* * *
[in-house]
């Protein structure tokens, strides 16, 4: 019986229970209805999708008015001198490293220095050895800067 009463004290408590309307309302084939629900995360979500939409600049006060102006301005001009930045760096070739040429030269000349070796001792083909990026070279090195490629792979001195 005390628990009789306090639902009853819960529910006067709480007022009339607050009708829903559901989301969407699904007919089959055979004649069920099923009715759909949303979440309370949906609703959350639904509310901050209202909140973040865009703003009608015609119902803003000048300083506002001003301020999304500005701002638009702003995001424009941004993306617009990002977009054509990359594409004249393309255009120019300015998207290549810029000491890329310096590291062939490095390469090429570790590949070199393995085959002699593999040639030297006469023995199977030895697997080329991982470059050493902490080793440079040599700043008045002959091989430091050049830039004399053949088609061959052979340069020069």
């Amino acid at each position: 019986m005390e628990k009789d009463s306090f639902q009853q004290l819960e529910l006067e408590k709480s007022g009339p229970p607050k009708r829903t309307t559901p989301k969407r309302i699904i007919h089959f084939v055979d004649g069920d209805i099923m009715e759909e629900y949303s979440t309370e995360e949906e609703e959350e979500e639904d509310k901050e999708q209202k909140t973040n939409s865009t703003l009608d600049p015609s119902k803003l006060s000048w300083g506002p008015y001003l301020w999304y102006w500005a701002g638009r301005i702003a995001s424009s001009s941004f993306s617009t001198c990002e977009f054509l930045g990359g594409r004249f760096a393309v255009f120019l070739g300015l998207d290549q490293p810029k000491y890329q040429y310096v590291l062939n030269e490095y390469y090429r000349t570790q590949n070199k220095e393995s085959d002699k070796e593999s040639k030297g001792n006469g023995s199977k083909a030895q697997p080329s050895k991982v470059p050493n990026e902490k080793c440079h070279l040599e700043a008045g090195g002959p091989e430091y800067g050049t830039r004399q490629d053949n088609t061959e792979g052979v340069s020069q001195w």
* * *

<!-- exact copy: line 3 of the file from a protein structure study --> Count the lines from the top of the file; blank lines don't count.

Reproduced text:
């Amino acid at each position: 019986m005390e628990k009789d009463s306090f639902q009853q004290l819960e529910l006067e408590k709480s007022g009339p229970p607050k009708r829903t309307t559901p989301k969407r309302i699904i007919h089959f084939v055979d004649g069920d209805i099923m009715e759909e629900y949303s979440t309370e995360e949906e609703e959350e979500e639904d509310k901050e999708q209202k909140t973040n939409s865009t703003l009608d600049p015609s119902k803003l006060s000048w300083g506002p008015y001003l301020w999304y102006w500005a701002g638009r301005i702003a995001s424009s001009s941004f993306s617009t001198c990002e977009f054509l930045g990359g594409r004249f760096a393309v255009f120019l070739g300015l998207d290549q490293p810029k000491y890329q040429y310096v590291l062939n030269e490095y390469y090429r000349t570790q590949n070199k220095e393995s085959d002699k070796e593999s040639k030297g001792n006469g023995s199977k083909a030895q697997p080329s050895k991982v470059p050493n990026e902490k080793c440079h070279l040599e700043a008045g090195g002959p091989e430091y800067g050049t830039r004399q490629d053949n088609t061959e792979g052979v340069s020069q001195w």